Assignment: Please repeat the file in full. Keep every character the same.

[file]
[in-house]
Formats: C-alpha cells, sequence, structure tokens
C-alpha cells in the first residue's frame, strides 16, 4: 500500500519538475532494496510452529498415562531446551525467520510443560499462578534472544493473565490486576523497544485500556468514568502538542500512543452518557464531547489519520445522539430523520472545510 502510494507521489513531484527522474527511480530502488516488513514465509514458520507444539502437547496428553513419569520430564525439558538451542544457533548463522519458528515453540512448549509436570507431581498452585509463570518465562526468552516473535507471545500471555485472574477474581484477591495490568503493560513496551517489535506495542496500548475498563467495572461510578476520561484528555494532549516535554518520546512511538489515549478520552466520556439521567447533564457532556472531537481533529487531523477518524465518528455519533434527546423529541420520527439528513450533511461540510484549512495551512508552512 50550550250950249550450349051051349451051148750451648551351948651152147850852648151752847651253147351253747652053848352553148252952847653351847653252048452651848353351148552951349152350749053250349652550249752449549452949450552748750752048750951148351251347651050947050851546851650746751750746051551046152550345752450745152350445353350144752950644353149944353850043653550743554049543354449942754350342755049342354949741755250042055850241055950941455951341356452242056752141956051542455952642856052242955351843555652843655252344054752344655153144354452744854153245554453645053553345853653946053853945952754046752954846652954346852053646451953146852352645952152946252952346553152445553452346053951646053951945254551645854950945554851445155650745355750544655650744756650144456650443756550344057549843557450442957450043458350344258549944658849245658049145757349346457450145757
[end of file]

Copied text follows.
[in-house]
Formats: C-alpha cells, sequence, structure tokens
C-alpha cells in the first residue's frame, strides 16, 4: 500500500519538475532494496510452529498415562531446551525467520510443560499462578534472544493473565490486576523497544485500556468514568502538542500512543452518557464531547489519520445522539430523520472545510 502510494507521489513531484527522474527511480530502488516488513514465509514458520507444539502437547496428553513419569520430564525439558538451542544457533548463522519458528515453540512448549509436570507431581498452585509463570518465562526468552516473535507471545500471555485472574477474581484477591495490568503493560513496551517489535506495542496500548475498563467495572461510578476520561484528555494532549516535554518520546512511538489515549478520552466520556439521567447533564457532556472531537481533529487531523477518524465518528455519533434527546423529541420520527439528513450533511461540510484549512495551512508552512 50550550250950249550450349051051349451051148750451648551351948651152147850852648151752847651253147351253747652053848352553148252952847653351847653252048452651848353351148552951349152350749053250349652550249752449549452949450552748750752048750951148351251347651050947050851546851650746751750746051551046152550345752450745152350445353350144752950644353149944353850043653550743554049543354449942754350342755049342354949741755250042055850241055950941455951341356452242056752141956051542455952642856052242955351843555652843655252344054752344655153144354452744854153245554453645053553345853653946053853945952754046752954846652954346852053646451953146852352645952152946252952346553152445553452346053951646053951945254551645854950945554851445155650745355750544655650744756650144456650443756550344057549843557450442957450043458350344258549944658849245658049145757349346457450145757